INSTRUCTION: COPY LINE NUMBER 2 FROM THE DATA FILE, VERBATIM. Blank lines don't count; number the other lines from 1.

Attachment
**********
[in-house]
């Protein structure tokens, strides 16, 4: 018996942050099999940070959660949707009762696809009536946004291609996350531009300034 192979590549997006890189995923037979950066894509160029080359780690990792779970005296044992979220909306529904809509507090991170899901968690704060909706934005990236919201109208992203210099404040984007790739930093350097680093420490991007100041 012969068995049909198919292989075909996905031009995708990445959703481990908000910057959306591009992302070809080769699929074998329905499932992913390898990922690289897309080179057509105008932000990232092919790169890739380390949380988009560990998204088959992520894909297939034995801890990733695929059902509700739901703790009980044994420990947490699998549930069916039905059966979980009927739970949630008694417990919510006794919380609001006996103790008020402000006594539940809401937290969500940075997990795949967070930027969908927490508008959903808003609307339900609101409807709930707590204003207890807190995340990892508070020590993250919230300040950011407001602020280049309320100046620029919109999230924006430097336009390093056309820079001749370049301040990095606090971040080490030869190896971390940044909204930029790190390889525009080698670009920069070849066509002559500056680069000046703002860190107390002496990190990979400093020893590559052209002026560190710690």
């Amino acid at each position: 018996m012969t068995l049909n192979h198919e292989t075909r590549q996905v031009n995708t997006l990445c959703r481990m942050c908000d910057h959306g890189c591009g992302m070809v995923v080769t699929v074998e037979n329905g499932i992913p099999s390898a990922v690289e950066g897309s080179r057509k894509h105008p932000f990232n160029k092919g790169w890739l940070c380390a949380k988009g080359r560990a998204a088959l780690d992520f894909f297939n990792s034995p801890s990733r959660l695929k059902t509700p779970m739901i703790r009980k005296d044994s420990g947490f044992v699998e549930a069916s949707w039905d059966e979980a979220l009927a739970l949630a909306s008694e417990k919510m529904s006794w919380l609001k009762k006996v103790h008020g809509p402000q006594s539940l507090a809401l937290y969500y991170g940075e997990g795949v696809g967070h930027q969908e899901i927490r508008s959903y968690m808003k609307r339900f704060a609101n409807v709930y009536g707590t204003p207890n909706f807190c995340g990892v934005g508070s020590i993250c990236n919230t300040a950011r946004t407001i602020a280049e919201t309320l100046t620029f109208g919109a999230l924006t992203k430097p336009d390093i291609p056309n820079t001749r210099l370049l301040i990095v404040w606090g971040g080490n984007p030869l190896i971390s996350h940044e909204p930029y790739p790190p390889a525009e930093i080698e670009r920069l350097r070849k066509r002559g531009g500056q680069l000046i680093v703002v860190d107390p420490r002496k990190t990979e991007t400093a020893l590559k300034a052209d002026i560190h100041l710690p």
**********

């Protein structure tokens, strides 16, 4: 018996942050099999940070959660949707009762696809009536946004291609996350531009300034 192979590549997006890189995923037979950066894509160029080359780690990792779970005296044992979220909306529904809509507090991170899901968690704060909706934005990236919201109208992203210099404040984007790739930093350097680093420490991007100041 012969068995049909198919292989075909996905031009995708990445959703481990908000910057959306591009992302070809080769699929074998329905499932992913390898990922690289897309080179057509105008932000990232092919790169890739380390949380988009560990998204088959992520894909297939034995801890990733695929059902509700739901703790009980044994420990947490699998549930069916039905059966979980009927739970949630008694417990919510006794919380609001006996103790008020402000006594539940809401937290969500940075997990795949967070930027969908927490508008959903808003609307339900609101409807709930707590204003207890807190995340990892508070020590993250919230300040950011407001602020280049309320100046620029919109999230924006430097336009390093056309820079001749370049301040990095606090971040080490030869190896971390940044909204930029790190390889525009080698670009920069070849066509002559500056680069000046703002860190107390002496990190990979400093020893590559052209002026560190710690």